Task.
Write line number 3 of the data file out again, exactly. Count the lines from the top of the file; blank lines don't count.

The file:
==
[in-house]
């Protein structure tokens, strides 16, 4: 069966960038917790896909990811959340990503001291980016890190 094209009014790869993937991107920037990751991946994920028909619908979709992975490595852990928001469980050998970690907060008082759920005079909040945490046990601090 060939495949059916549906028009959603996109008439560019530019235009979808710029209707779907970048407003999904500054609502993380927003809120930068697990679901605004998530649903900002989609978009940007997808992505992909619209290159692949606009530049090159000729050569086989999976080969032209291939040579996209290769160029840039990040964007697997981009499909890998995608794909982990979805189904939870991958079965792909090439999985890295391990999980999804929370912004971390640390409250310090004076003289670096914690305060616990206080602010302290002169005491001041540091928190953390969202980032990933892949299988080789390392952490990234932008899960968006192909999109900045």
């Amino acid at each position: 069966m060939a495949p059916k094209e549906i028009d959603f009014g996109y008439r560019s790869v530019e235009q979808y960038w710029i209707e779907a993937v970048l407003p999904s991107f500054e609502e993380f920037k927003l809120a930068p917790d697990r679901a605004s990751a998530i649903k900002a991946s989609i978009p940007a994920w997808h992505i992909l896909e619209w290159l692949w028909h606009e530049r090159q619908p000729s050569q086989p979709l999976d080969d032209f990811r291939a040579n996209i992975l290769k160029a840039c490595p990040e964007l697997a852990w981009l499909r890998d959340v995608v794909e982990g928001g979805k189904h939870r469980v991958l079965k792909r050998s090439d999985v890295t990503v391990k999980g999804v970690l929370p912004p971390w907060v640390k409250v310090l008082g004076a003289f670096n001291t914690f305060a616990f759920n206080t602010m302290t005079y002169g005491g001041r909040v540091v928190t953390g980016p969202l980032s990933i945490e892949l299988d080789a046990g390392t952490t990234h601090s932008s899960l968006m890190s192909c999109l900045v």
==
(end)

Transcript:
């Amino acid at each position: 069966m060939a495949p059916k094209e549906i028009d959603f009014g996109y008439r560019s790869v530019e235009q979808y960038w710029i209707e779907a993937v970048l407003p999904s991107f500054e609502e993380f920037k927003l809120a930068p917790d697990r679901a605004s990751a998530i649903k900002a991946s989609i978009p940007a994920w997808h992505i992909l896909e619209w290159l692949w028909h606009e530049r090159q619908p000729s050569q086989p979709l999976d080969d032209f990811r291939a040579n996209i992975l290769k160029a840039c490595p990040e964007l697997a852990w981009l499909r890998d959340v995608v794909e982990g928001g979805k189904h939870r469980v991958l079965k792909r050998s090439d999985v890295t990503v391990k999980g999804v970690l929370p912004p971390w907060v640390k409250v310090l008082g004076a003289f670096n001291t914690f305060a616990f759920n206080t602010m302290t005079y002169g005491g001041r909040v540091v928190t953390g980016p969202l980032s990933i945490e892949l299988d080789a046990g390392t952490t990234h601090s932008s899960l968006m890190s192909c999109l900045v």